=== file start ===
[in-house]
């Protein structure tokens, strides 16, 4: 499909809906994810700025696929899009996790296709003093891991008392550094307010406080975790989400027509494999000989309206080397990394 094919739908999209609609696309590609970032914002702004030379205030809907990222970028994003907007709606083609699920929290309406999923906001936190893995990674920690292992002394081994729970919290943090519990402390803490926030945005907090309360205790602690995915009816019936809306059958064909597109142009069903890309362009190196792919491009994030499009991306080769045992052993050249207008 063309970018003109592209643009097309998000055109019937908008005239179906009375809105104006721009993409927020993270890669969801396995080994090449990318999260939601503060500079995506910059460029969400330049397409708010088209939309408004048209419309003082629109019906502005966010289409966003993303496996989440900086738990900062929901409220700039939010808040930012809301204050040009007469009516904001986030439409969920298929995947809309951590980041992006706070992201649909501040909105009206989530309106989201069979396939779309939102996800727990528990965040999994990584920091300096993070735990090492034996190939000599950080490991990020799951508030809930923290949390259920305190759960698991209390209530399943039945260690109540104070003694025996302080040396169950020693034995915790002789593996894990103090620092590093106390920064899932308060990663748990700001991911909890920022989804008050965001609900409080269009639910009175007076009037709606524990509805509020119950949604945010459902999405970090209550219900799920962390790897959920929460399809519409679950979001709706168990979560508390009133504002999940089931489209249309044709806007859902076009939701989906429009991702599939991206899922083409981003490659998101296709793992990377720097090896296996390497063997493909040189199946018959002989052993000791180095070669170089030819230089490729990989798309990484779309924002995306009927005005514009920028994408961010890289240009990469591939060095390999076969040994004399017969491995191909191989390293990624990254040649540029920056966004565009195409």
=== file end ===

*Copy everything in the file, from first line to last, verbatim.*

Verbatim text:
[in-house]
């Protein structure tokens, strides 16, 4: 499909809906994810700025696929899009996790296709003093891991008392550094307010406080975790989400027509494999000989309206080397990394 094919739908999209609609696309590609970032914002702004030379205030809907990222970028994003907007709606083609699920929290309406999923906001936190893995990674920690292992002394081994729970919290943090519990402390803490926030945005907090309360205790602690995915009816019936809306059958064909597109142009069903890309362009190196792919491009994030499009991306080769045992052993050249207008 063309970018003109592209643009097309998000055109019937908008005239179906009375809105104006721009993409927020993270890669969801396995080994090449990318999260939601503060500079995506910059460029969400330049397409708010088209939309408004048209419309003082629109019906502005966010289409966003993303496996989440900086738990900062929901409220700039939010808040930012809301204050040009007469009516904001986030439409969920298929995947809309951590980041992006706070992201649909501040909105009206989530309106989201069979396939779309939102996800727990528990965040999994990584920091300096993070735990090492034996190939000599950080490991990020799951508030809930923290949390259920305190759960698991209390209530399943039945260690109540104070003694025996302080040396169950020693034995915790002789593996894990103090620092590093106390920064899932308060990663748990700001991911909890920022989804008050965001609900409080269009639910009175007076009037709606524990509805509020119950949604945010459902999405970090209550219900799920962390790897959920929460399809519409679950979001709706168990979560508390009133504002999940089931489209249309044709806007859902076009939701989906429009991702599939991206899922083409981003490659998101296709793992990377720097090896296996390497063997493909040189199946018959002989052993000791180095070669170089030819230089490729990989798309990484779309924002995306009927005005514009920028994408961010890289240009990469591939060095390999076969040994004399017969491995191909191989390293990624990254040649540029920056966004565009195409």